200g sausage meat
1 egg (about 55g beaten egg)
Small bunch of parsley, finely chopped
Small bunch of sage, finely chopped
Grated zest of half a lemon or orange
5 juniper berries, finely ground (more if you really like juniper)
Salt and freshly ground black pepper, lots of black pepper

Hot water crust pastry:
250g plain flour, plus extra for dusting
1/2 tsp fine sea salt
1 egg
50g unsalted butter
50g lard
85g water

Plus extra beaten egg for glazing

Parsley, sage and lemon zestParsley, sage and lemon zest, chopped

1. First make the pastry. Sift the flour and salt into a mixing bowl.
2. Crack the egg into the flour, beat it briefly and cover with flour.
3. Put the butter, lard and water in a pan and heat. Once the butter and lard have melted, increase the heat and bring to the boil.
4. Pour the boiling water and fat around the edge of the bowl and quickly to combine. Knead the dough lightly until smooth, then wrap in cling film. Allow to cool, then rest in the fridge. You want the fats to start to set again, to firm up the pastry to make it more manageable, so at least 30 minutes.
5. Meanwhile, prepare the filling. Trim the game, then cut into cubes about 1cm-ish. Mix with the chopped bacon, sausage meat, beaten egg, herbs, zest and ground juniper berries, and season with salt and plenty of black pepper.
6. Divide the meat into 4 portions, each weighing around 140g, and roll into balls.
7. Take the pastry out of the fridge. It should weigh about 500g. Cut off about a quarter, wrap it up again and return to the fridge. This is for the pie lids.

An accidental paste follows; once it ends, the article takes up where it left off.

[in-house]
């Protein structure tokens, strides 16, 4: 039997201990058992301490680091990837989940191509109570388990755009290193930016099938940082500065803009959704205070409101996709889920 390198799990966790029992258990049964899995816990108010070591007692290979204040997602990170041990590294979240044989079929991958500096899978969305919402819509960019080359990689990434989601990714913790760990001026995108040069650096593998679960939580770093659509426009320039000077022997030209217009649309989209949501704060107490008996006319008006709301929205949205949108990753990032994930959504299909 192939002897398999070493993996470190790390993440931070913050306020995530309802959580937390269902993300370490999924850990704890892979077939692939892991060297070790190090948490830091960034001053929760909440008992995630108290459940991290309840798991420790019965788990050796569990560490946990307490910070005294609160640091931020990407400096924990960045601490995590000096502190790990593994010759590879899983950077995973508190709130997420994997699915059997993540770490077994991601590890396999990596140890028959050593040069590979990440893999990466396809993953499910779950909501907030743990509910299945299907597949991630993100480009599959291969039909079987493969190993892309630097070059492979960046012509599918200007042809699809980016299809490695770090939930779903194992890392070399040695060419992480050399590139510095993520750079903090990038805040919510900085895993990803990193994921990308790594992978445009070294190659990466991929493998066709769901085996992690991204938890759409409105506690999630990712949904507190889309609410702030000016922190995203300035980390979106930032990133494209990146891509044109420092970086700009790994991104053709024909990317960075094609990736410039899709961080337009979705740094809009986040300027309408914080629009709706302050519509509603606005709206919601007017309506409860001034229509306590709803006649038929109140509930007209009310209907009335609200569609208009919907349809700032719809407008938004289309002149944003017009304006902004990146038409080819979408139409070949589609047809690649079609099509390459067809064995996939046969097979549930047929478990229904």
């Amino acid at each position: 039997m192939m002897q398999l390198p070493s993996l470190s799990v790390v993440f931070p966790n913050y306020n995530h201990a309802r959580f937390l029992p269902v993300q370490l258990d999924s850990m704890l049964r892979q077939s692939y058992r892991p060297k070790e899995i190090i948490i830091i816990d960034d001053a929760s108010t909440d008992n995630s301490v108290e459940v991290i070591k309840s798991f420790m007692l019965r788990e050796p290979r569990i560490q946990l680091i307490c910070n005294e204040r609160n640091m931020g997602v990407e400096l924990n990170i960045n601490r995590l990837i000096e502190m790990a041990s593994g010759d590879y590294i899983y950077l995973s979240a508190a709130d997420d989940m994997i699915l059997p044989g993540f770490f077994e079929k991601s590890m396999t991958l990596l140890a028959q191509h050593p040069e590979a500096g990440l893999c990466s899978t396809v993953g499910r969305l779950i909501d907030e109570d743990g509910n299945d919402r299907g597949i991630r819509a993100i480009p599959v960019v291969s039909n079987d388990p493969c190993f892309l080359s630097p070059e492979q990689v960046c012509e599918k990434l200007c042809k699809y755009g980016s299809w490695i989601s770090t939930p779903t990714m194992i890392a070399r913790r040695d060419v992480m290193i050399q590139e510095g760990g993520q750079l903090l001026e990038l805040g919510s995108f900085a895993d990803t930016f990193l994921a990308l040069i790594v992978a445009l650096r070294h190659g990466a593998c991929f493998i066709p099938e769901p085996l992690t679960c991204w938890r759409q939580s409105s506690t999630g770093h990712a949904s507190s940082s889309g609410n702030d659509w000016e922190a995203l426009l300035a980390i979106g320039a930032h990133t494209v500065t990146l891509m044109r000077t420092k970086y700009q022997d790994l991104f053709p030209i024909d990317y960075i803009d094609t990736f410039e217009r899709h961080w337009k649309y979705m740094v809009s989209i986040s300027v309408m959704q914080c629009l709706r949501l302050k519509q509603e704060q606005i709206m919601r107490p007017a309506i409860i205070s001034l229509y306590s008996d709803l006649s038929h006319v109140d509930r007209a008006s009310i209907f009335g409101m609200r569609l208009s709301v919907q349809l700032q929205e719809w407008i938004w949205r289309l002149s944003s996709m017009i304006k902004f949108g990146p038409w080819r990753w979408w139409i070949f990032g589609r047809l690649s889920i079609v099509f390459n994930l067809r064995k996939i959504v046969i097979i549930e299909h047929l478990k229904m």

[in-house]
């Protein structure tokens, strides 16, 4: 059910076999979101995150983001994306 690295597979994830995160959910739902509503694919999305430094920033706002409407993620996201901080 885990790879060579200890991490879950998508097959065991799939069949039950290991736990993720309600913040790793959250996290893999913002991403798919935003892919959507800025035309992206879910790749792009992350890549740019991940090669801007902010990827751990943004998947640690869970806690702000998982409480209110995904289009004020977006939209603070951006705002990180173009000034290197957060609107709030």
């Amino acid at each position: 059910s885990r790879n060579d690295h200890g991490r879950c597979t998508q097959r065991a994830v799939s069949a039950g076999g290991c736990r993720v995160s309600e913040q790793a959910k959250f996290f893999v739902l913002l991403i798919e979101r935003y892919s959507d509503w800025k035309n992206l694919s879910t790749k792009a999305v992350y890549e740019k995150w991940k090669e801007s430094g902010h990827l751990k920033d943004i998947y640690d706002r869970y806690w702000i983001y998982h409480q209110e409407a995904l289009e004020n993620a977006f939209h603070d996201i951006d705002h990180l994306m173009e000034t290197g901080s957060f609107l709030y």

8. Prepare some baking sheets, lined with baking parchment or silicone sheets.

Roll pastry and cut discs
9. Roll the bigger piece of pastry out on a floured surface to around 3mm thick. Cut out 4 circles, 14cm in diameter, using a saucer as a template.
10. Place the circles on the baking sheet, then put a ball of stuffing in the middle of each.
11. Roll the reserved pastry to the same thickness as before and cut out 4 lids, 7cm in diameter.
12. Place a lid on the top of the stuffing.

Stretch up the pastry

13. Wet the edge of the base, then stretch up the pastry to meet the lid. Pinch the edges together, with the lid edge on the inside.

Squeeze together bottom and lid
14. Repeat with the others and then chill for around 30 minutes, until the pastry feels firm.
15. Preheat the oven to 190C.
16. Make a steam hole in the centre of each pie with a skewer then bake them for 15 minutes.
17. Remove the pies from the oven and reduce the temperature to 170C.
18. Brush the pies with beaten egg then return to the oven. Bake for a further 20-30 minutes until cooked through and nicely browned.

Game pies

Notes
1. There is no one “game season” in the UK. It varies between the different countries in the Union, the various species and even sex within a species. There’s also distinctions between species that are wild and those that are bred on estates by gamekeepers (notably fowl like pheasants, Phasianus colchicus, another non-native species, originally from Asia). Broadly, however, we see more game meat available in the winter, although rabbits can be hunted all year (see note 4, below). Deer species can, broadly, be hunted late summer to spring – but only the males. The season for females is shorter. There’s more information here.